Animal diseases and the economic impact of the war in Ukraine are the main factors undermining compound feed use, said the EU trade group.
The estimates show EU compound feed production (EU27) for farmed animals in 2022 will drop by 5m tons, reaching 145m tons, compared to 2021, when output hit 150m tons.
The large producer countries are forecasting a downward trajectory in terms of feed production this year: “Only feed manufacturers in the Baltics, Ireland, Poland, Bulgaria, and Slovenia are expected to keep feed production at a similar level to the last year.”
EU pig feed sector to suffer the biggest drop
The pig feed sector is likely to be the most affected, noted the industry representatives.
Swine feed production is estimated to decrease by 5,6% versus the previous year given the reductions in herd size, the decline in the number of sows and farmer exits.
“The situation is especially critical in Belgium (-11%), Denmark (-9%), Portugal (-8,4%), Germany (-8%), and the Czech Republic (-7,4%). The Netherlands and Belgium continue to depopulate their pig herds to reduce agricultural environmental emissions. Romania and Poland are very much impacted by African Swine Fever (ASF).”
The EU poultry feed sector will see a fall in output of -3,4% in 2022 compared to 2021, with the outbreaks of avian influenza (AI) behind some of that reduced demand. France, Belgium, Italy, and Hungary are the countries that are particularly hard hit in this respect.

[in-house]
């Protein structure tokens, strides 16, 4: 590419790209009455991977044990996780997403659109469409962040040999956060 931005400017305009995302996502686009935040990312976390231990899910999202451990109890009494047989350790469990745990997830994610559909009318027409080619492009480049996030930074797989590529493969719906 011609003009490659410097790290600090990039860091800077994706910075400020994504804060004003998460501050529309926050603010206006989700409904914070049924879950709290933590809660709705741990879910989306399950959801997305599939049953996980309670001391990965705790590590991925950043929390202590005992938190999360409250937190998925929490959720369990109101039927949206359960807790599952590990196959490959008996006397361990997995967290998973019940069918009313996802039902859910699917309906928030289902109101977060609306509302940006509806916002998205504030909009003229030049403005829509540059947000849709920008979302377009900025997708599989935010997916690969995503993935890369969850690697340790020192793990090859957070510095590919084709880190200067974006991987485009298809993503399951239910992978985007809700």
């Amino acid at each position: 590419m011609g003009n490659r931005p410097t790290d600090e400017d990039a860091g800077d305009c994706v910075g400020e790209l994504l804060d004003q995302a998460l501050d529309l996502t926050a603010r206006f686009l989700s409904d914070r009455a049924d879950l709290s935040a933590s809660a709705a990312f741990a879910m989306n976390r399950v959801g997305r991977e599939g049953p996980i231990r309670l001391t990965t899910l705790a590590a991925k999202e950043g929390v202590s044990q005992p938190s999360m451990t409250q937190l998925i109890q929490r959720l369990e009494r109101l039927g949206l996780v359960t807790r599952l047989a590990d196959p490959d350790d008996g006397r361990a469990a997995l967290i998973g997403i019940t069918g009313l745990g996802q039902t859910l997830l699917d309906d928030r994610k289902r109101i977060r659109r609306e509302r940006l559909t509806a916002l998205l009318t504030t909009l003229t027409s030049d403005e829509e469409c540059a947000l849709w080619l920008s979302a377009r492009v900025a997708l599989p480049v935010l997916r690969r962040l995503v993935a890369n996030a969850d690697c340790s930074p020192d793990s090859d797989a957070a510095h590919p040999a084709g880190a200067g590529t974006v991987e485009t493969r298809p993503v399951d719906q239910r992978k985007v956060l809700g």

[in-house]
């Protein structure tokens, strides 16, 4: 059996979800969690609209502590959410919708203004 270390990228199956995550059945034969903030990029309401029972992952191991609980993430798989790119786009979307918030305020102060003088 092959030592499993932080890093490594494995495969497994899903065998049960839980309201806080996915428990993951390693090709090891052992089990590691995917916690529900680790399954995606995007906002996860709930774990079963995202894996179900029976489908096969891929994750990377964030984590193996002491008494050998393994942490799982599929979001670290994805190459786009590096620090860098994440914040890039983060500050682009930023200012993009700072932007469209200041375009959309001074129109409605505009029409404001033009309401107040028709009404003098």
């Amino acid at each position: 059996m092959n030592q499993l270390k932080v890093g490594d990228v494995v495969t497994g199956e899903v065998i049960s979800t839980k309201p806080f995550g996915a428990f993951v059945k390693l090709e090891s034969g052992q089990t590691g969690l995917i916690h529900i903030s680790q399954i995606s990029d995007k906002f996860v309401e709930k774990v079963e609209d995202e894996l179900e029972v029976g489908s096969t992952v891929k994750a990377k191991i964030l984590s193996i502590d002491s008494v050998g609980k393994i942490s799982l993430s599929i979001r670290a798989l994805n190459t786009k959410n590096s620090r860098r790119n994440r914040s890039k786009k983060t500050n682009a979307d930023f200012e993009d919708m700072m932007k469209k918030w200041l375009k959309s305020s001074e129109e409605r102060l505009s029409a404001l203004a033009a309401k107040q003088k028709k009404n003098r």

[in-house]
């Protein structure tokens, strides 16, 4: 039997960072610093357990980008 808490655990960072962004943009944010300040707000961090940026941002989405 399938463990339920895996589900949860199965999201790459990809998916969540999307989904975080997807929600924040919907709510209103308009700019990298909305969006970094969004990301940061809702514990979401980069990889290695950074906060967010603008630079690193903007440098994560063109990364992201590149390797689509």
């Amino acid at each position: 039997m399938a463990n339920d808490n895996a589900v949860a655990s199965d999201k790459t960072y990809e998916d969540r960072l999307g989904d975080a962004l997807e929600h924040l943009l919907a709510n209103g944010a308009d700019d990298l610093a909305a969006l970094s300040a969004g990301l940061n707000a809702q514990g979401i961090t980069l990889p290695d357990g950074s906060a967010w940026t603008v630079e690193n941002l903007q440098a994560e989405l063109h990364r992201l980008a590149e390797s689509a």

Increased costs of production for feed, energy, and packaging for both eggs and poultry meat mean that farmers are postponing new production cycles and flock rotations, said FEFAC.
“The EU trade policy offering temporary ‘zero tariff, zero quota’ access for Ukrainian products entering the EU led to significant imports of poultry meat and eggs in July and August. Finally, due to inflation pressures on disposable incomes, farmers have difficulties selling high-value products like organic and free-range.”
EU cattle feed production is projected to decrease by - 1.3% against 2021 data, despite the increased compound feed sales seen during the summer when grass yield was negatively impacted in the EU, especially in France, Denmark, the Benelux, and Southern Europe. “Farmers have reduced their herds and shortened lactation cycles both to respond to green policies and to reduce feed usage.”
Feed wheat could replace maize in formulations
The disappointing maize [corn] harvest in the EU (-19%) may lead to a switch in the feed ratio in favor of feed wheat, displacing maize.
FEFAC identifies higher utility charges, ongoing economic uncertainty, further costs linked to environmental and animal welfare policy measures, and the expected persistence of animal diseases as the main market drivers going into 2023.
Another key decider for the state of the EU feed industry next year will be whether the corridor enabling Ukrainian grain export flow will remain operational beyond November 2022, said the organization.